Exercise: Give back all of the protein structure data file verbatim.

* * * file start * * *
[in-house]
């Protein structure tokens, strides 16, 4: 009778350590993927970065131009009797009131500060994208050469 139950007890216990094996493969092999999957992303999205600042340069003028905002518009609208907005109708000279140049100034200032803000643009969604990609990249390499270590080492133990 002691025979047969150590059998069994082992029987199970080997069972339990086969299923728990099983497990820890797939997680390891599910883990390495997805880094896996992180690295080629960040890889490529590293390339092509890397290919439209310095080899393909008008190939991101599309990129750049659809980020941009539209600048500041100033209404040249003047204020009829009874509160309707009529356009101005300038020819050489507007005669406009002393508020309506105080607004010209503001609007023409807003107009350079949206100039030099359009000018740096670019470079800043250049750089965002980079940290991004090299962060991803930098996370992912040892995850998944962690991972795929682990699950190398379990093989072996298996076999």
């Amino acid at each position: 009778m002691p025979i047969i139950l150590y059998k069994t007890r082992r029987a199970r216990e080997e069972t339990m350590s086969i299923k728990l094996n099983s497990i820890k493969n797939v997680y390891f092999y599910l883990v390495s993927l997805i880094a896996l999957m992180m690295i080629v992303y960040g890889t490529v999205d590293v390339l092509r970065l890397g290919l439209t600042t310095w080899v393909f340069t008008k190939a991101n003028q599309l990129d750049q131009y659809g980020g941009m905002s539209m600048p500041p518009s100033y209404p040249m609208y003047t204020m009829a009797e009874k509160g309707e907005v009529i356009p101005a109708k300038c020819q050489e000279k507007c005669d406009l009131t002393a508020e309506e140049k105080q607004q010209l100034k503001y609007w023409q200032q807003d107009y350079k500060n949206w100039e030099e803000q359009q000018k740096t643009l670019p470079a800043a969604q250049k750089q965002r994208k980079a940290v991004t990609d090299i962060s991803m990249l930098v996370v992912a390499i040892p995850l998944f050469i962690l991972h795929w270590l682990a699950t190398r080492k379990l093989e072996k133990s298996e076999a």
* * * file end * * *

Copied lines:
[in-house]
């Protein structure tokens, strides 16, 4: 009778350590993927970065131009009797009131500060994208050469 139950007890216990094996493969092999999957992303999205600042340069003028905002518009609208907005109708000279140049100034200032803000643009969604990609990249390499270590080492133990 002691025979047969150590059998069994082992029987199970080997069972339990086969299923728990099983497990820890797939997680390891599910883990390495997805880094896996992180690295080629960040890889490529590293390339092509890397290919439209310095080899393909008008190939991101599309990129750049659809980020941009539209600048500041100033209404040249003047204020009829009874509160309707009529356009101005300038020819050489507007005669406009002393508020309506105080607004010209503001609007023409807003107009350079949206100039030099359009000018740096670019470079800043250049750089965002980079940290991004090299962060991803930098996370992912040892995850998944962690991972795929682990699950190398379990093989072996298996076999």
């Amino acid at each position: 009778m002691p025979i047969i139950l150590y059998k069994t007890r082992r029987a199970r216990e080997e069972t339990m350590s086969i299923k728990l094996n099983s497990i820890k493969n797939v997680y390891f092999y599910l883990v390495s993927l997805i880094a896996l999957m992180m690295i080629v992303y960040g890889t490529v999205d590293v390339l092509r970065l890397g290919l439209t600042t310095w080899v393909f340069t008008k190939a991101n003028q599309l990129d750049q131009y659809g980020g941009m905002s539209m600048p500041p518009s100033y209404p040249m609208y003047t204020m009829a009797e009874k509160g309707e907005v009529i356009p101005a109708k300038c020819q050489e000279k507007c005669d406009l009131t002393a508020e309506e140049k105080q607004q010209l100034k503001y609007w023409q200032q807003d107009y350079k500060n949206w100039e030099e803000q359009q000018k740096t643009l670019p470079a800043a969604q250049k750089q965002r994208k980079a940290v991004t990609d090299i962060s991803m990249l930098v996370v992912a390499i040892p995850l998944f050469i962690l991972h795929w270590l682990a699950t190398r080492k379990l093989e072996k133990s298996e076999a």